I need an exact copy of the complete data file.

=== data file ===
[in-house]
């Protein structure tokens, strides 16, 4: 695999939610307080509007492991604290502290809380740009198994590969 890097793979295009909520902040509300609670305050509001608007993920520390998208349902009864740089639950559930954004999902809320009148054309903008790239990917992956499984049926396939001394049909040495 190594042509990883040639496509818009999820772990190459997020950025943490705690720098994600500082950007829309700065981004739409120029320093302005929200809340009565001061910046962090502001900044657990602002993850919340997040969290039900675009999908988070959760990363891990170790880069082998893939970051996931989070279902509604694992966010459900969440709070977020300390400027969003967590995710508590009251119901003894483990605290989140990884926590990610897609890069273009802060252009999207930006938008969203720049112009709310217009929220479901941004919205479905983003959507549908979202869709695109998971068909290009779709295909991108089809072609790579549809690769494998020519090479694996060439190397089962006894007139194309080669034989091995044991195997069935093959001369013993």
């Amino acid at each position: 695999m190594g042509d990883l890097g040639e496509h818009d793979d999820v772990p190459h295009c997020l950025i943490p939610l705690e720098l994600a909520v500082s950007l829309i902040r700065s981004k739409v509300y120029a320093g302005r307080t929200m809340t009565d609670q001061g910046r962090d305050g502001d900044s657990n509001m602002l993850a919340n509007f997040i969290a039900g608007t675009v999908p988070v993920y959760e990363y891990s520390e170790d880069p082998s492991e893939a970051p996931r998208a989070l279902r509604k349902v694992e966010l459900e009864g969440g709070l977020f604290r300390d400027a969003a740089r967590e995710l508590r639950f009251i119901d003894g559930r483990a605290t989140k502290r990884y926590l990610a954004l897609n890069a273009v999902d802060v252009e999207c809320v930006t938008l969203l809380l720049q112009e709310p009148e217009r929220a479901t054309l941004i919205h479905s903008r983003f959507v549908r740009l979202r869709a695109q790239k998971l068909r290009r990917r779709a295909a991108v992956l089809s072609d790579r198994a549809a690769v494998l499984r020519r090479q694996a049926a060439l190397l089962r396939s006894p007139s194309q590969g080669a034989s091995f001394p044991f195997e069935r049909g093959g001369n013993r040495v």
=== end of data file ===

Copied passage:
[in-house]
């Protein structure tokens, strides 16, 4: 695999939610307080509007492991604290502290809380740009198994590969 890097793979295009909520902040509300609670305050509001608007993920520390998208349902009864740089639950559930954004999902809320009148054309903008790239990917992956499984049926396939001394049909040495 190594042509990883040639496509818009999820772990190459997020950025943490705690720098994600500082950007829309700065981004739409120029320093302005929200809340009565001061910046962090502001900044657990602002993850919340997040969290039900675009999908988070959760990363891990170790880069082998893939970051996931989070279902509604694992966010459900969440709070977020300390400027969003967590995710508590009251119901003894483990605290989140990884926590990610897609890069273009802060252009999207930006938008969203720049112009709310217009929220479901941004919205479905983003959507549908979202869709695109998971068909290009779709295909991108089809072609790579549809690769494998020519090479694996060439190397089962006894007139194309080669034989091995044991195997069935093959001369013993």
């Amino acid at each position: 695999m190594g042509d990883l890097g040639e496509h818009d793979d999820v772990p190459h295009c997020l950025i943490p939610l705690e720098l994600a909520v500082s950007l829309i902040r700065s981004k739409v509300y120029a320093g302005r307080t929200m809340t009565d609670q001061g910046r962090d305050g502001d900044s657990n509001m602002l993850a919340n509007f997040i969290a039900g608007t675009v999908p988070v993920y959760e990363y891990s520390e170790d880069p082998s492991e893939a970051p996931r998208a989070l279902r509604k349902v694992e966010l459900e009864g969440g709070l977020f604290r300390d400027a969003a740089r967590e995710l508590r639950f009251i119901d003894g559930r483990a605290t989140k502290r990884y926590l990610a954004l897609n890069a273009v999902d802060v252009e999207c809320v930006t938008l969203l809380l720049q112009e709310p009148e217009r929220a479901t054309l941004i919205h479905s903008r983003f959507v549908r740009l979202r869709a695109q790239k998971l068909r290009r990917r779709a295909a991108v992956l089809s072609d790579r198994a549809a690769v494998l499984r020519r090479q694996a049926a060439l190397l089962r396939s006894p007139s194309q590969g080669a034989s091995f001394p044991f195997e069935r049909g093959g001369n013993r040495v």